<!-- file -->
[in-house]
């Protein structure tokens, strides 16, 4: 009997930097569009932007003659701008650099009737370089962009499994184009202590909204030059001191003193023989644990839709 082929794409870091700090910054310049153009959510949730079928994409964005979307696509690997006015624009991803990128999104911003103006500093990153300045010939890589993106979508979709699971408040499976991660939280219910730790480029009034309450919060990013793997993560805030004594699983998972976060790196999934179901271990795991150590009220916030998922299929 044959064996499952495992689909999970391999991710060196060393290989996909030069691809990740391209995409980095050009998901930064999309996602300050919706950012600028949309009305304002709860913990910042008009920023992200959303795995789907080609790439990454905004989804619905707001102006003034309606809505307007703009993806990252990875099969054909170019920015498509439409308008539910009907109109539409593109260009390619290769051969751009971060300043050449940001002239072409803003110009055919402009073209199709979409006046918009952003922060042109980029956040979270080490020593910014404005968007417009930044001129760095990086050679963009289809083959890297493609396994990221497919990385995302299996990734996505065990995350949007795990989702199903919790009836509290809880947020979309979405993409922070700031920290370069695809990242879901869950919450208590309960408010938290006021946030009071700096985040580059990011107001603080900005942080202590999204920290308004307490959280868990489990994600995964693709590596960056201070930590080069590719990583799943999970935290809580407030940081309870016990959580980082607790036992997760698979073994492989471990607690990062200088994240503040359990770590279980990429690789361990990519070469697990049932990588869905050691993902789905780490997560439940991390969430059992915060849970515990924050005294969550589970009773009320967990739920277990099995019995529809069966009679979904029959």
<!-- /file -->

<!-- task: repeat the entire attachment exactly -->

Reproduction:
[in-house]
């Protein structure tokens, strides 16, 4: 009997930097569009932007003659701008650099009737370089962009499994184009202590909204030059001191003193023989644990839709 082929794409870091700090910054310049153009959510949730079928994409964005979307696509690997006015624009991803990128999104911003103006500093990153300045010939890589993106979508979709699971408040499976991660939280219910730790480029009034309450919060990013793997993560805030004594699983998972976060790196999934179901271990795991150590009220916030998922299929 044959064996499952495992689909999970391999991710060196060393290989996909030069691809990740391209995409980095050009998901930064999309996602300050919706950012600028949309009305304002709860913990910042008009920023992200959303795995789907080609790439990454905004989804619905707001102006003034309606809505307007703009993806990252990875099969054909170019920015498509439409308008539910009907109109539409593109260009390619290769051969751009971060300043050449940001002239072409803003110009055919402009073209199709979409006046918009952003922060042109980029956040979270080490020593910014404005968007417009930044001129760095990086050679963009289809083959890297493609396994990221497919990385995302299996990734996505065990995350949007795990989702199903919790009836509290809880947020979309979405993409922070700031920290370069695809990242879901869950919450208590309960408010938290006021946030009071700096985040580059990011107001603080900005942080202590999204920290308004307490959280868990489990994600995964693709590596960056201070930590080069590719990583799943999970935290809580407030940081309870016990959580980082607790036992997760698979073994492989471990607690990062200088994240503040359990770590279980990429690789361990990519070469697990049932990588869905050691993902789905780490997560439940991390969430059992915060849970515990924050005294969550589970009773009320967990739920277990099995019995529809069966009679979904029959």